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September 27th, 2016

Deaerated Water (DAW) in Breweries – Uses and Contamination Prevention

Deaerated water systems are an important component within the brewing process.  Common applications include mash water, dilution water and chase water.  In these critical applications, it’s important to ensure that all of the dissolved gases in the water source are removed.  If the dissolved gases are not removed, off flavours can develop, beer haze forms and shelf life can suffer.  In addition, unremoved dissolved gases that are present in boilers will contribute to fouling such as corrosion and pipe degradation.  For DAW systems in brewery applications, dissolved oxygen levels should be <0.02ppm and <0.01ppm for boiler applications.


Once these dissolved gases are removed, the resulting deaerated water is highly susceptible to microbial contamination and spoilage.  It’s critical than any DAW system includes a microbial treatment technique such as pasteurization or UV to mitigate this risk.  UV tends to be the preferred technology over pasteurization due to footprint, reduced energy usage, lower capital cost, and on-demand treatment through the use of an inline UV treatment system.  The two technologies attack organisms in different ways (thermal treatment via pasteurization and irradiation via UV).  If thermophillic organisms are expected to be in the source water, UV may be the better solution since thermophiles could survive the heat treatment and pasteurization process.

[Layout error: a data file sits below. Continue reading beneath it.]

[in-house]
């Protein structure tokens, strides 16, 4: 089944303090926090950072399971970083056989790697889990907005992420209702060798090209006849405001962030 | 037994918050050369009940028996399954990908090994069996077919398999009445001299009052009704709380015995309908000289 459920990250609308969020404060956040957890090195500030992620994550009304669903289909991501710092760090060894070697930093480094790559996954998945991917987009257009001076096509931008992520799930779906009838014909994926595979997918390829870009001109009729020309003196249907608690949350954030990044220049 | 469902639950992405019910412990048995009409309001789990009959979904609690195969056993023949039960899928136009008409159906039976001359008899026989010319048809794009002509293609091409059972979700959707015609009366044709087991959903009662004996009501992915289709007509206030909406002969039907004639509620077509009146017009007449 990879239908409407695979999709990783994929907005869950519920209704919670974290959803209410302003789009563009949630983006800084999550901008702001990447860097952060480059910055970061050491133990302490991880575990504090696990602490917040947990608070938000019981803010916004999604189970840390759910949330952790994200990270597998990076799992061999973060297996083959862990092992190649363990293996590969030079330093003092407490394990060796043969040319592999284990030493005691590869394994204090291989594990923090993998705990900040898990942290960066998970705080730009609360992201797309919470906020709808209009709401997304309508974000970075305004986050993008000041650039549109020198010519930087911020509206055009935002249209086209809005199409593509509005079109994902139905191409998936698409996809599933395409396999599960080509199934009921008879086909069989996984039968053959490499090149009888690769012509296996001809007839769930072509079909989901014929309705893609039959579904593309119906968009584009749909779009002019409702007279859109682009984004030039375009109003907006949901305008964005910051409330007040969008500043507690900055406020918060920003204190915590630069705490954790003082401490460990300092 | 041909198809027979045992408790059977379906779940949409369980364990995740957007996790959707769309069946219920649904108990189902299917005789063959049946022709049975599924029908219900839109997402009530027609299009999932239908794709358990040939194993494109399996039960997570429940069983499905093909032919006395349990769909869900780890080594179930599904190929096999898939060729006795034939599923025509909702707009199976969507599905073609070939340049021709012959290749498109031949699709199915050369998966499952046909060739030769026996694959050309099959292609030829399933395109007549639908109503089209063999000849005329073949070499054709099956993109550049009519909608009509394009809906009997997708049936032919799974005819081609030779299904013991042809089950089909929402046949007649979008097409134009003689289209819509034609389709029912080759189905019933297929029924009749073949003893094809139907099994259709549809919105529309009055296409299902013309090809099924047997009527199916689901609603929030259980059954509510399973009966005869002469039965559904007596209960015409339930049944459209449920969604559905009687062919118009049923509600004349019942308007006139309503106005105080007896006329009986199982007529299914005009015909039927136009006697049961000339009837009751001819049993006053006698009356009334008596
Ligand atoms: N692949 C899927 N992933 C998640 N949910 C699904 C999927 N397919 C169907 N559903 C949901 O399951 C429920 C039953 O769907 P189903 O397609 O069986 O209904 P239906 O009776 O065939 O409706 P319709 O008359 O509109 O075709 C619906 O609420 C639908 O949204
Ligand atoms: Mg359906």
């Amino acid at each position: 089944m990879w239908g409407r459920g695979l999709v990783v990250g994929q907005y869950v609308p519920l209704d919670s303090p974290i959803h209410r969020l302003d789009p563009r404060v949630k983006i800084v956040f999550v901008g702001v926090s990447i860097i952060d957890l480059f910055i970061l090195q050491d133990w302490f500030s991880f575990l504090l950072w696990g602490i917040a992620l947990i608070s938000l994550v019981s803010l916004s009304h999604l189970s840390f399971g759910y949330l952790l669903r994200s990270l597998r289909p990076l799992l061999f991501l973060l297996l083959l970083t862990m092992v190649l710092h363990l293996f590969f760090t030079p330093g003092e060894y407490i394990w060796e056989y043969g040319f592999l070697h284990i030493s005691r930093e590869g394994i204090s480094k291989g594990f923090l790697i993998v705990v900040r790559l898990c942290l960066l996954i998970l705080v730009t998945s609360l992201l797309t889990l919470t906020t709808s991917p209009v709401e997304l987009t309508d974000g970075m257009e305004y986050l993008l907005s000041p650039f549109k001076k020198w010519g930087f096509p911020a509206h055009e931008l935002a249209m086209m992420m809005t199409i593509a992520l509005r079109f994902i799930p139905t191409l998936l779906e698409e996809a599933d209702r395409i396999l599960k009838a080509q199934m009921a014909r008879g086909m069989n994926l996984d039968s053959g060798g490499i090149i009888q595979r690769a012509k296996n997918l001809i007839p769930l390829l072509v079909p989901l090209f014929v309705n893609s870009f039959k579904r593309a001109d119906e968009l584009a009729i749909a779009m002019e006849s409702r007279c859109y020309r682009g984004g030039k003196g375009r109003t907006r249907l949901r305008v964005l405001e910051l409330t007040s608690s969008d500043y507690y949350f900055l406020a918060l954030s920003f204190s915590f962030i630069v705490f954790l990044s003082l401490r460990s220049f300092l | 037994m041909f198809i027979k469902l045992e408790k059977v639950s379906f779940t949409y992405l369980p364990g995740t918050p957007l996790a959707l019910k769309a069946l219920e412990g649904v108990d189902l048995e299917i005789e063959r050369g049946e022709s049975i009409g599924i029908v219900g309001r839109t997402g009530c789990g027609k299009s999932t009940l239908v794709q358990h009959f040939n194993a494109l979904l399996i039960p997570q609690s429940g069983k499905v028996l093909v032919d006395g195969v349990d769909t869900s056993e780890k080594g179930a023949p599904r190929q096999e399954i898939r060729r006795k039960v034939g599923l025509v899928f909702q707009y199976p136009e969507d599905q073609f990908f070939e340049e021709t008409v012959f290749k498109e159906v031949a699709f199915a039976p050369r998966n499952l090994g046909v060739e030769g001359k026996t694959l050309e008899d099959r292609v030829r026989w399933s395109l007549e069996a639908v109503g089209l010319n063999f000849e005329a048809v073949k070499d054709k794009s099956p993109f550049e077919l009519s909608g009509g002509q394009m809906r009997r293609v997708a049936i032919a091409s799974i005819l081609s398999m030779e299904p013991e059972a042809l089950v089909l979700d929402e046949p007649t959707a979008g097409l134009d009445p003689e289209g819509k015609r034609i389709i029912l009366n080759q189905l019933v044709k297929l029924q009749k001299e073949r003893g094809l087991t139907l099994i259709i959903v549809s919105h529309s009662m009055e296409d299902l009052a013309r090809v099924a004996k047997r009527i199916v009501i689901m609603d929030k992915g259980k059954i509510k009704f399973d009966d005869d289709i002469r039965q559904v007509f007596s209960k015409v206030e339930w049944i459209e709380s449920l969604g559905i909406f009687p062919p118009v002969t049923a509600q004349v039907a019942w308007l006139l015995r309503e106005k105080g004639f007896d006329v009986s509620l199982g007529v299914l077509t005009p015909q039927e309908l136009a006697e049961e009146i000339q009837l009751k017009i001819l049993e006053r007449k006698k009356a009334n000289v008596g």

When selecting a UV system for this application, it’s important to work with an organization that has experience with DAW systems.  Understanding the UV dose requirement and properly sizing the UV system for this critical application will ensure that the microbial risk of contamination is alleviated.

More information on DAW systems can be found on the Master Brewers Association of Americas conference site.  John Kyle Dorton from Alfa Laval put together an excellent presentation for the 2013 conference which can be accessed at the link below:

https://www.mbaa.com/meetings/archive/2013/proceedings/Documents/BF_Dorton.pdf



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